Our client, a city-regulated Mitchell-Lama cooperative, was being charged by a city regulatory body (the Department of Housing Preservation and Development) with allowing over 60 illegal occupancies in their 500-unit building. As a result, the Board of Directors for the cooperative faced stiff sanctions from the city regulators. Our client was frustrated because they were unable to prove that the occupancies in question were, in fact, illegal and were therefore unable to evict the tenants or occupants. They hired one law firm after another to help them with the evictions, but each firm failed to evict a single illegal occupant. Finally, the client turned to Adam Leitman Bailey, P.C., which quickly analyzed the problem and developed a solution. Within weeks, evictions were under way. Within months, half of the identified units were turned over to management for resale, with the evictions achieved by means of settlement. Most of the other unqualified tenants were required to appear before the Department of Housing Preservation and Development and/or Housing Court. In all cases where a final decision has been rendered, Adam Leitman Bailey, P.C. has achieved the Board’s goals.
How did we attain such positive results where no prior firm was able? We focused on fact finding and fraud detection. As soon as we were retained, we sent detailed document request letters to the tenants and occupants suspected of involvement in illegal occupancy or fraud. Our document request letters demanded that the tenant or occupant prove their right to the apartment by supplying a multitude of documentary evidence. In addition to our general fact finding, we also performed our own fraud detection. We searched investigative databases to determine whether the occupants’/tenants’ proof was authentic. According to one attorney at the firm, “Knowledge of the data in investigative databases gives you the advantage of asking the right questions and requesting the right documents.” We also hired private investigators to acquire evidence for hearings.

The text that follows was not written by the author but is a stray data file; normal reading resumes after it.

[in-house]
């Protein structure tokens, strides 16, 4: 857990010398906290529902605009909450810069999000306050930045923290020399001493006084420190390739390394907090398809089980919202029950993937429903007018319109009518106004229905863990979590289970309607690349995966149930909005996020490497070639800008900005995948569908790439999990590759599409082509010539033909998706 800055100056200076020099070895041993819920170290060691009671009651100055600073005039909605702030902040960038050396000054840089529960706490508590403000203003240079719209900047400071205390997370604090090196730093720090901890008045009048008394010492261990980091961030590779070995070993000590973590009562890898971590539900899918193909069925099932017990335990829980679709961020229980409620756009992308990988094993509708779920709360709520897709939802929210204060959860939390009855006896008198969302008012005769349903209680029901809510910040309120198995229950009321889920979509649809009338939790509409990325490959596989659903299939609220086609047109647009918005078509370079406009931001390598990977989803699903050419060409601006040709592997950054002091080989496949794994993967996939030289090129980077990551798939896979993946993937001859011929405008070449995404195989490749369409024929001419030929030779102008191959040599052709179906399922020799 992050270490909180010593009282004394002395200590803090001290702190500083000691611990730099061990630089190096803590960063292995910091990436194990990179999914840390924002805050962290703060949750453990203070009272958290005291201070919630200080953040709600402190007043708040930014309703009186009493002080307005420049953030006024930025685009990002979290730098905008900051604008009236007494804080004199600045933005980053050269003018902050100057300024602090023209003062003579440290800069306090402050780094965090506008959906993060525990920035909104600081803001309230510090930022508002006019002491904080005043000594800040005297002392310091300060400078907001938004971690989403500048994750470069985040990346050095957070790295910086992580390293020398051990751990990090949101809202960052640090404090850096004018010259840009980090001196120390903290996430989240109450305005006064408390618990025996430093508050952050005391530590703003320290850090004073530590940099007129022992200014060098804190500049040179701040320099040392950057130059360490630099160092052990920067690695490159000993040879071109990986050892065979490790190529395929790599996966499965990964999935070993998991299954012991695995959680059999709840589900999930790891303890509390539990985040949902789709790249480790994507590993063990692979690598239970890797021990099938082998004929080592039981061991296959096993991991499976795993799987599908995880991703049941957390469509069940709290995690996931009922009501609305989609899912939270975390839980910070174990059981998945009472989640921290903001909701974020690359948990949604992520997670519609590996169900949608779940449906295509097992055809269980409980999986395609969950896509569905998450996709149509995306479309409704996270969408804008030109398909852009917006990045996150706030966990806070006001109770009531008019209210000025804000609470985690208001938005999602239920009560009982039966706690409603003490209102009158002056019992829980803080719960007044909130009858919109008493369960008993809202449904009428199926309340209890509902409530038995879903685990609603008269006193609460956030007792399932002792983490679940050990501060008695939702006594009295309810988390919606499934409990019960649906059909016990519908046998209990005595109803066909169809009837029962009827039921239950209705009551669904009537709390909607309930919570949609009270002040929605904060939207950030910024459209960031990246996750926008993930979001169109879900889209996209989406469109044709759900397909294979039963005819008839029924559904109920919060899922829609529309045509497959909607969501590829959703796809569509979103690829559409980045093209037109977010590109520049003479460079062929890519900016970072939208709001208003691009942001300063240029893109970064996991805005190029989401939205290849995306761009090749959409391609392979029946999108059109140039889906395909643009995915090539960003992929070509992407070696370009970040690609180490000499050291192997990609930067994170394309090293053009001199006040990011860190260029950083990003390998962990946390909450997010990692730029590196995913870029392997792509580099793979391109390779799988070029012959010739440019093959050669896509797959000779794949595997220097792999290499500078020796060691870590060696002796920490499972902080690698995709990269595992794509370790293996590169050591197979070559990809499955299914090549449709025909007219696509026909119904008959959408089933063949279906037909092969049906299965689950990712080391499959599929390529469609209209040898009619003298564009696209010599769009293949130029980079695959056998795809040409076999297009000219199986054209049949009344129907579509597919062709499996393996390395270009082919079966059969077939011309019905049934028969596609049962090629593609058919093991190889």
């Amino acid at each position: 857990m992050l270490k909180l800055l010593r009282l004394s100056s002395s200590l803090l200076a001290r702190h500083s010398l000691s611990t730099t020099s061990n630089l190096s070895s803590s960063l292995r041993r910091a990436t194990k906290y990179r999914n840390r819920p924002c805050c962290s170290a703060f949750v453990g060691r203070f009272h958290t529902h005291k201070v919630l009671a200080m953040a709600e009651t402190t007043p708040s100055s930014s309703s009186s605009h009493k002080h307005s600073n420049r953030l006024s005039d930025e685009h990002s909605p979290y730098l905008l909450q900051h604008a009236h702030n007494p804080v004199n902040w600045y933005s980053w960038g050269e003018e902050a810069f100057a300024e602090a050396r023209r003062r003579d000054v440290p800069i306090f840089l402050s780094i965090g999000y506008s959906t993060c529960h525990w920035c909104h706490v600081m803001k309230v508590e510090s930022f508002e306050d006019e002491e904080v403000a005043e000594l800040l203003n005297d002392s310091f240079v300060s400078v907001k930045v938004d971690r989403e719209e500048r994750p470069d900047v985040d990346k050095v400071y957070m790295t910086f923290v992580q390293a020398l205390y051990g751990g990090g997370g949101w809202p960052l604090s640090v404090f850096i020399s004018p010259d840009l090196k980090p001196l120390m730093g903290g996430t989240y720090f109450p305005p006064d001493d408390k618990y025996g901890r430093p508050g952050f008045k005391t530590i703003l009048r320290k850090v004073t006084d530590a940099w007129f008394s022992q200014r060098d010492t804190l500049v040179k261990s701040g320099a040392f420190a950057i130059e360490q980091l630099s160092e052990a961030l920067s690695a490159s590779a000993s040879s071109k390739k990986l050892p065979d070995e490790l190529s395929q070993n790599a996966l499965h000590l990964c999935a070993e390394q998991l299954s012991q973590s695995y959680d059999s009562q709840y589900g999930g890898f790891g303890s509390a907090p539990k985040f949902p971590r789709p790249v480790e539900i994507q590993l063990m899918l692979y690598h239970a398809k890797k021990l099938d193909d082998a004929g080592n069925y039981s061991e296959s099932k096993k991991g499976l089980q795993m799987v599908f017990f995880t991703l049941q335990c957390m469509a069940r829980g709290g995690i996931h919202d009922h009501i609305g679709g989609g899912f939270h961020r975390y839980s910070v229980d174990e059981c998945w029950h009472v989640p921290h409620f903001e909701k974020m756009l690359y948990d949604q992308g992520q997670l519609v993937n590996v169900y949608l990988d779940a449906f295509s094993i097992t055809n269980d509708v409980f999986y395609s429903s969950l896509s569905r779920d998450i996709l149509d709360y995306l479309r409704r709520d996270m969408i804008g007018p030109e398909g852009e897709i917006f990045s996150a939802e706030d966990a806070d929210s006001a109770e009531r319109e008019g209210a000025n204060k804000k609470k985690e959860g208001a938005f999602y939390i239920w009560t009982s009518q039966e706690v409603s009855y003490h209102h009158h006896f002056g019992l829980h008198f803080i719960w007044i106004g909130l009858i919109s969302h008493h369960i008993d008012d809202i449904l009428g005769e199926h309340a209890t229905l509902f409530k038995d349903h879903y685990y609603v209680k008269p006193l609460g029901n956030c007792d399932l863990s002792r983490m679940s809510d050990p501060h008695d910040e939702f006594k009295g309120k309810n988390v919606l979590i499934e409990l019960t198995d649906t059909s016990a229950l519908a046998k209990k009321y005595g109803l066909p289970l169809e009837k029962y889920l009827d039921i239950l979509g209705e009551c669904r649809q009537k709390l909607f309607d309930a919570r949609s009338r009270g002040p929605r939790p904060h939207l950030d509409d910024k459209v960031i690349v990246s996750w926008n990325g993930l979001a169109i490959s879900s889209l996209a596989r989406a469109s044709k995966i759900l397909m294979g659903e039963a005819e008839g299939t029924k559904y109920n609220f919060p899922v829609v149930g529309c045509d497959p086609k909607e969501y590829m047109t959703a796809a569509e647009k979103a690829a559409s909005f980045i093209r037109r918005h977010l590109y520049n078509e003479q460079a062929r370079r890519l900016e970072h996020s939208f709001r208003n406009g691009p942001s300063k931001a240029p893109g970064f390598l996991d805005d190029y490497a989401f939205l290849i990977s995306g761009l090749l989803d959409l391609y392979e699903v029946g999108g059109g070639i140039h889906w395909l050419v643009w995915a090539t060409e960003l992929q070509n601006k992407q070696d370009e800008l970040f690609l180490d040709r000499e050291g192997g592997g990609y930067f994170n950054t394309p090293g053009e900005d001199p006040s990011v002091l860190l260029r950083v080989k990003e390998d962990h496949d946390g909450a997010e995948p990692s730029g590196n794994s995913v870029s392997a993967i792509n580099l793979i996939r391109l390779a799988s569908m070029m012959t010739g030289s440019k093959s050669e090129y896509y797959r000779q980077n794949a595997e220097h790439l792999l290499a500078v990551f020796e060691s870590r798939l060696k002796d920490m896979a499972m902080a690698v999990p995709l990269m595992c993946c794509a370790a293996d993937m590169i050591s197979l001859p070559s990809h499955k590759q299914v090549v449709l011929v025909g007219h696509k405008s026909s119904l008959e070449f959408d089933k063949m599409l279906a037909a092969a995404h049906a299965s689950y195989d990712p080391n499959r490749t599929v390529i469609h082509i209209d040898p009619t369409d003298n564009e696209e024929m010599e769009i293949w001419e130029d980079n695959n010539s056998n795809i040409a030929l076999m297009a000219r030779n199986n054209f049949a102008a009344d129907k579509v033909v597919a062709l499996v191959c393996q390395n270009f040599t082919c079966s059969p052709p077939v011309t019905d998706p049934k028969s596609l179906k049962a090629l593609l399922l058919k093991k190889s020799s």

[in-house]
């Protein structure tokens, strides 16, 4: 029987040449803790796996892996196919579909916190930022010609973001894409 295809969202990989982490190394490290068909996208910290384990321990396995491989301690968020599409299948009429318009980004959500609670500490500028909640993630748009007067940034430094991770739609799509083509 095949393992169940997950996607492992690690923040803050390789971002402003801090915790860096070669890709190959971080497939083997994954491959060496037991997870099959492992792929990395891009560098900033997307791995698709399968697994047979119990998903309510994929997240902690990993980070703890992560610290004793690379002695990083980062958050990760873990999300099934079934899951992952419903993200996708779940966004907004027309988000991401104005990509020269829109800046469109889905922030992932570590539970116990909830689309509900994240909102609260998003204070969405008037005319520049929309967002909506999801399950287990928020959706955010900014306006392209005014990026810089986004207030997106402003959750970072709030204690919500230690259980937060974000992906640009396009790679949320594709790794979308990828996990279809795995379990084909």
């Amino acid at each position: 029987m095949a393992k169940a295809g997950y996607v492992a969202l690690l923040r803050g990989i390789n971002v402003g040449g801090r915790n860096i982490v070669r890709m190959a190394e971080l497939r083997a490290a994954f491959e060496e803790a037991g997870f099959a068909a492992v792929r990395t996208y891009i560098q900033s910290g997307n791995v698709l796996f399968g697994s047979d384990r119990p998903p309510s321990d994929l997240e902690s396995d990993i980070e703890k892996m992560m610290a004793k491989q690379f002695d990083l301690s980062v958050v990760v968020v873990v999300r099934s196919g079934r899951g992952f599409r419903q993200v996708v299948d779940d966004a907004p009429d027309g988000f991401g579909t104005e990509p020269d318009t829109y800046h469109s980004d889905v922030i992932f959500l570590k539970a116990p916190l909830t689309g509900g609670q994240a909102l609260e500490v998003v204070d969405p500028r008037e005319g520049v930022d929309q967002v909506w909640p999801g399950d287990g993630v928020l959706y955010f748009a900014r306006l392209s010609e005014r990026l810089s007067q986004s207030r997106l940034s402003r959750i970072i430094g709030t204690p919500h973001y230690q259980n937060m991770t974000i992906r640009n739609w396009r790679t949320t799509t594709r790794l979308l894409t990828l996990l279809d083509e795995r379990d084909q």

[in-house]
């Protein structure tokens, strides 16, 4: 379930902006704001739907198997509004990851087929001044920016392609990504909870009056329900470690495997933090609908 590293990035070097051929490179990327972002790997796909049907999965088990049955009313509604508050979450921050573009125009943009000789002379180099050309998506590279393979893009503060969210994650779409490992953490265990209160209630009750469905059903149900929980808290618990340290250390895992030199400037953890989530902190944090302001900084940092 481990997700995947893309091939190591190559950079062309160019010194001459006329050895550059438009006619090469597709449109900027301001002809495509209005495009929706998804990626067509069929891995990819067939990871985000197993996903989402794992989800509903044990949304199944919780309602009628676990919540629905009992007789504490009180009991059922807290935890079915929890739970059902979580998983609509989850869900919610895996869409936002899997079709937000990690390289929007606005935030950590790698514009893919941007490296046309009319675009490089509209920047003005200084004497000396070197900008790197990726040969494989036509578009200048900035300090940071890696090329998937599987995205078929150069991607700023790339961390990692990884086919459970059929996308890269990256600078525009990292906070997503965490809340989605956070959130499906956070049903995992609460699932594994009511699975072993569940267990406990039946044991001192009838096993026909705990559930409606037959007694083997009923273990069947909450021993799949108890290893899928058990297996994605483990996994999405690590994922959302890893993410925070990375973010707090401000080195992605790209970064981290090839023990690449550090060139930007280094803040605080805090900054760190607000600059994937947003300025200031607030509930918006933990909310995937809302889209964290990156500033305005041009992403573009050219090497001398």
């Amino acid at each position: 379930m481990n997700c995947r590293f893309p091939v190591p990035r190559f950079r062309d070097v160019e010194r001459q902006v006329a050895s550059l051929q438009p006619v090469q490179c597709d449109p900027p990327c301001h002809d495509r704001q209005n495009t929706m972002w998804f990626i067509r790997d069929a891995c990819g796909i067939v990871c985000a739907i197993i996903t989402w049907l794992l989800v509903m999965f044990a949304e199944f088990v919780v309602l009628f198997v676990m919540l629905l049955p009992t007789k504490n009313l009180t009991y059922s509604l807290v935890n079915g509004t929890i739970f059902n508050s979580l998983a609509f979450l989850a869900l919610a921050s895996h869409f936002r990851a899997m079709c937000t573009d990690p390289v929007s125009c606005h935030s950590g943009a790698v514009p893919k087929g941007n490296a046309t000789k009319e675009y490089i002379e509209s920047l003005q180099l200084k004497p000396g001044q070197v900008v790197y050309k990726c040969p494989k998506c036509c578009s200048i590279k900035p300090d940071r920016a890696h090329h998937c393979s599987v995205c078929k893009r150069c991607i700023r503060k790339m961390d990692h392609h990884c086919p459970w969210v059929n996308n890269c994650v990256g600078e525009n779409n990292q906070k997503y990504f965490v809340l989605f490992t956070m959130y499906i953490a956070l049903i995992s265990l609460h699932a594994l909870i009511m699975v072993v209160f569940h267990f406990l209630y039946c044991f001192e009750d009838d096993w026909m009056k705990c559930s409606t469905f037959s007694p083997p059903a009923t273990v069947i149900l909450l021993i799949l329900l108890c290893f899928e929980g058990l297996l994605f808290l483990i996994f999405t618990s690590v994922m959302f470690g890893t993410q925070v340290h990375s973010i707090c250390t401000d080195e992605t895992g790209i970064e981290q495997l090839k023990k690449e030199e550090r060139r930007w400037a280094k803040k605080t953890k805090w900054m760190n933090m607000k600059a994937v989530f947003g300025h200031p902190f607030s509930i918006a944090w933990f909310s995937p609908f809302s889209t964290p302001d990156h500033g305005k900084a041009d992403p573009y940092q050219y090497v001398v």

Once the fact finding and fraud detection had confirmed illegal occupancy, we immediately began the appropriate case: illegal sublet, non-primary residence, or breach of the lease by misrepresentation or fraud. Most of the illegal occupants claimed that they had succession rights, so success in our cases also depended on extinguishing their false claims. In addition, in bringing our cases, we had to be sure that we were following the Mitchell Lama Rules, a complex, detailed protocol. In the end, our thorough knowledge of the Mitchell Lama procedure was a key factor in our prompt success. .
Another problem facing our client’s Board was how to handle those units identified as illegal occupancies by the city regulators where the Board believed that the tenants were, in fact, legitimate. In these situations, we worked hand-in-hand with the tenants and/or purported successors to produce documents necessary to prove their right to the apartment. Once sufficient documents were compiled, we prepared formal submissions to the Department of Housing Preservation and Development. All of the units in question were restored to good standing with the Department of Housing Preservation and Development, except for one instance where the Board was mistaken about the identity of a purported successor.
In addition to the illegal occupancy cases described above, Adam Leitman Bailey, P.C. also handled a number of nuisance and non-payment cases for which we aggressively commenced and pursued proceedings in the Department of Housing Preservation and Development and/or Housing Court.
Christopher Halligan represented the cooperative in these matters.